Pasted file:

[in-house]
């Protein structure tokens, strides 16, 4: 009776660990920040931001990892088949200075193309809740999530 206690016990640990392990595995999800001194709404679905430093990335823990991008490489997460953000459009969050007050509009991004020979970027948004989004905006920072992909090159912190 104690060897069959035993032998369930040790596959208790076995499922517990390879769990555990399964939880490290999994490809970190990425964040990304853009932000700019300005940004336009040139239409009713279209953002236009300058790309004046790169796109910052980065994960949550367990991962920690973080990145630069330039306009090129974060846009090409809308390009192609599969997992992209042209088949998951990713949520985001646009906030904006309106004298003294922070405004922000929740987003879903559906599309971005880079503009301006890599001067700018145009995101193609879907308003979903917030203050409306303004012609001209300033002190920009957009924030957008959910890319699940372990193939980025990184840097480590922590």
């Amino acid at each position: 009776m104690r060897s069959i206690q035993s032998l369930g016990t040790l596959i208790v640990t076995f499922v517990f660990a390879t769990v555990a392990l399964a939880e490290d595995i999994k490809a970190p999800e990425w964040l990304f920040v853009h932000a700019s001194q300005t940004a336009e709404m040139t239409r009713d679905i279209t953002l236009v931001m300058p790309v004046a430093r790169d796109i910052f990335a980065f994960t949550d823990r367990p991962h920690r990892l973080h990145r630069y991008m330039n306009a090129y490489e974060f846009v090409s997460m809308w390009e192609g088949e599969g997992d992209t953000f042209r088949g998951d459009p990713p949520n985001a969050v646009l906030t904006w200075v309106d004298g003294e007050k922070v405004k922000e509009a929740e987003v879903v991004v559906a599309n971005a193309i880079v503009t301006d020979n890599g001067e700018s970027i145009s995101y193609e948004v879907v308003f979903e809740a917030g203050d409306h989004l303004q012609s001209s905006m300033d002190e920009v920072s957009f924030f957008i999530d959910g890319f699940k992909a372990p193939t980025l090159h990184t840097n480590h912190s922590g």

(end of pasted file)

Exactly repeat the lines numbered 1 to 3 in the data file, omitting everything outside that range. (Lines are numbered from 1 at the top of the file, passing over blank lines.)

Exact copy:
[in-house]
């Protein structure tokens, strides 16, 4: 009776660990920040931001990892088949200075193309809740999530 206690016990640990392990595995999800001194709404679905430093990335823990991008490489997460953000459009969050007050509009991004020979970027948004989004905006920072992909090159912190 104690060897069959035993032998369930040790596959208790076995499922517990390879769990555990399964939880490290999994490809970190990425964040990304853009932000700019300005940004336009040139239409009713279209953002236009300058790309004046790169796109910052980065994960949550367990991962920690973080990145630069330039306009090129974060846009090409809308390009192609599969997992992209042209088949998951990713949520985001646009906030904006309106004298003294922070405004922000929740987003879903559906599309971005880079503009301006890599001067700018145009995101193609879907308003979903917030203050409306303004012609001209300033002190920009957009924030957008959910890319699940372990193939980025990184840097480590922590």
């Amino acid at each position: 009776m104690r060897s069959i206690q035993s032998l369930g016990t040790l596959i208790v640990t076995f499922v517990f660990a390879t769990v555990a392990l399964a939880e490290d595995i999994k490809a970190p999800e990425w964040l990304f920040v853009h932000a700019s001194q300005t940004a336009e709404m040139t239409r009713d679905i279209t953002l236009v931001m300058p790309v004046a430093r790169d796109i910052f990335a980065f994960t949550d823990r367990p991962h920690r990892l973080h990145r630069y991008m330039n306009a090129y490489e974060f846009v090409s997460m809308w390009e192609g088949e599969g997992d992209t953000f042209r088949g998951d459009p990713p949520n985001a969050v646009l906030t904006w200075v309106d004298g003294e007050k922070v405004k922000e509009a929740e987003v879903v991004v559906a599309n971005a193309i880079v503009t301006d020979n890599g001067e700018s970027i145009s995101y193609e948004v879907v308003f979903e809740a917030g203050d409306h989004l303004q012609s001209s905006m300033d002190e920009v920072s957009f924030f957008i999530d959910g890319f699940k992909a372990p193939t980025l090159h990184t840097n480590h912190s922590g």